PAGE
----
Since his death in 1993, Cesar Chavez has been honored in many communities across the nation. They have named streets, parks, schools, libraries and other public facilities in his name. This year is the first time his birthday, March 31, is being marked by an official state holiday in California-the first formal state holiday in the U.S. recognizing a Latino.
But the greatest monument to Cesar Chavez is not to be found on a street sign or chiseled in cement. It is seen in the courage to work for change he inspired in his own people and in the continuing work of the union he founded and led for 31 years: the United Farm Workers of America.
UFW President Arturo Rodriguez kicked off a new organizing campaign in 1994, one year after the passing of his legendary father-in-law. Since then farm workers have voted 21 times in elections for the union of Cesar Chavez and the UFW has signed 25 new, or first-time, contracts with growers. As a result, the number of farm workers protected by UFW agreements has grown from about 20,000 in 1994 to well over 27,000 today.
The latest victory came on March 8, when the union signed an historic contract with the nation's largest employer of strawberry workers, Coastal Berry Co. It gives the UFW its first major stake in California's $800 million-a-year strawberry industry. And it makes the company's 750 Ventura County field laborers the best-paid and best-protected workers in the fastest-growing strawberry-producing region in California.
Other recent gains include contracts with big growers who were longtime opponents of the UFW. They include Bruce Church Inc., one of California's largest lettuce producers that battled the union for 17 years. Just last August, the UFW signed its first contract in 27 years with the giant Gallo Vineyards, covering its 450 wine grape workers in Sonoma County.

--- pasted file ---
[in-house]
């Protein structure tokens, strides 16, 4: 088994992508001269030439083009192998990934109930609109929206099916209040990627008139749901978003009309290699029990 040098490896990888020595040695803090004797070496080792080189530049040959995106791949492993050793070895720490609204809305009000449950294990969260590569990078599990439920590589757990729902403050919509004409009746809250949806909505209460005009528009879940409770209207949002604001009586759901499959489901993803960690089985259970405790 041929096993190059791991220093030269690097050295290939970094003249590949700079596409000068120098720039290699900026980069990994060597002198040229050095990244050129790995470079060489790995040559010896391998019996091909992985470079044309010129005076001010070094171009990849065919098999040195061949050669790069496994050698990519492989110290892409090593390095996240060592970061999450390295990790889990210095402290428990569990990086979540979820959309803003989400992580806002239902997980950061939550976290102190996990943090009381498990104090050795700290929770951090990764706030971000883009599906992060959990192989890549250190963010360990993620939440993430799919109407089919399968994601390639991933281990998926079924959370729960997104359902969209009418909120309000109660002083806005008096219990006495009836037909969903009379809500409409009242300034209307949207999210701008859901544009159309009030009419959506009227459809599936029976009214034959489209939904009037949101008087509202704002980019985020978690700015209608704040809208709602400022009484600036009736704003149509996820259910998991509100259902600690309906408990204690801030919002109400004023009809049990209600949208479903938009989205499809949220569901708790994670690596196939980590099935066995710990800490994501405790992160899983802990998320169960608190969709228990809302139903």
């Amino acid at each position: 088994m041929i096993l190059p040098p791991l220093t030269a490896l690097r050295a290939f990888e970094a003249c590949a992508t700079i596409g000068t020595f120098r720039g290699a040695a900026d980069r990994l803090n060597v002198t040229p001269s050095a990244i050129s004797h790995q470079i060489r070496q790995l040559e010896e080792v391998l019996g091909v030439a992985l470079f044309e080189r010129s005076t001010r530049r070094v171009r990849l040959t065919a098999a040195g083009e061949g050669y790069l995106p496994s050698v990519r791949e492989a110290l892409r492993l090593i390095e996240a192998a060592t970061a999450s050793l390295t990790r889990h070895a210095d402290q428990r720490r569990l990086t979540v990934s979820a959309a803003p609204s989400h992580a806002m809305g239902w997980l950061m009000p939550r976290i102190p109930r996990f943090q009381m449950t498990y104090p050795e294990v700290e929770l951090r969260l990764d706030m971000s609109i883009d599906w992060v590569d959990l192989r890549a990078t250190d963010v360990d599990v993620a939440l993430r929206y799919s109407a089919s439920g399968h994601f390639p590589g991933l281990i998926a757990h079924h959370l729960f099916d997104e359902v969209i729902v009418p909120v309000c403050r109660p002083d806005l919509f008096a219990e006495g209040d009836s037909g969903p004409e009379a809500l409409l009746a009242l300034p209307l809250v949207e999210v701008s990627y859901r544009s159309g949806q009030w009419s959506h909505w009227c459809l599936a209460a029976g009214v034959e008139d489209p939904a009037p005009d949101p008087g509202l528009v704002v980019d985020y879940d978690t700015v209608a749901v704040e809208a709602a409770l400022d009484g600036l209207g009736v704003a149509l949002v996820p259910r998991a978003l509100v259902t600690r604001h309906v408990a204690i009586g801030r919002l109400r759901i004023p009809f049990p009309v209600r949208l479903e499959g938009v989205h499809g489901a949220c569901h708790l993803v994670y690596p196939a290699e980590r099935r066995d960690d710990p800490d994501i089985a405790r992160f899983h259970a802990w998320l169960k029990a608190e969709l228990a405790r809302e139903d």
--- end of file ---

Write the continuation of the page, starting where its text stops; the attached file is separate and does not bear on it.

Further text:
UFW triumphs have also protected farm workers outside of California. The union won a contract with the largest winery in Washington state, Chateau Ste. Michelle. And it gained a contract for the 450 workers at Quincy Farms in Florida, the largest mushroom producer in the U.S. Southeast.
Another recent California victory was the UFW contract protecting the 1,400 farm workers at Bear Creekalso known as Jackson & PerkinsAmerica's largest rose grower out of Kern County. There, the union, the workers and the company have established a functioning partnership that has meant profitability and prosperity for everyone.
The UFW has shown how workers, given the chance, can contribute to the advancement of their company. At Bear Creek, they have come up with ways to improve the operationand have even joined in strategic planning with company executives and union leaders.
The results at Bear Creek have been dramatic. Among them are increased efficiency and profits as well as impressive reductions in middle management and workers' compensation claims. Workers responded last year by helping to create a new rose named for Our Lady of Guadalupe, which is part of Jackson & Perkins' nationwide marketing campaign targeting Latinos. This year they helped create a new rose named after Cesar Chavez.
Now the UFW is taking the partnership concept to other companies under contract.
The farm workers' influence is also being felt more and more in legislative and political affairs. Last year for the first time, a UFW-sponsored bill on labor relations was passed by the California Legislature. It is aimed at curbing some of the worst abuses farm workers suffer at the hands of farm labor contractors. This year the union has introduced legislation that will also be hotly debated at the state Capitol in Sacramento.
A chief union priority continues to be mobilizing farm workers and Latinos in rural communities to elect candidates who champion the interests of their constituents. Just a few examples of progress were the elections last November on California's Central Coast of state Assemblymem-ber Simon Salinas and county Supervisor Fernando Armenta. Both are former farm workers who won with the UFW's help despite no endorsements or support from the area's powerful agricultural industry.
The union is also continuing to work with labor and community groups in urban communities, where the majority of Latinos live, to elect candidates who are activists for the cause of Latinos and other working people. Last year the UFW helped send Hilda L. Solis to the U.S. Congress from eastern L.A. County. This year, in the same area, the union helped elect Gloria Romero to the state Senate.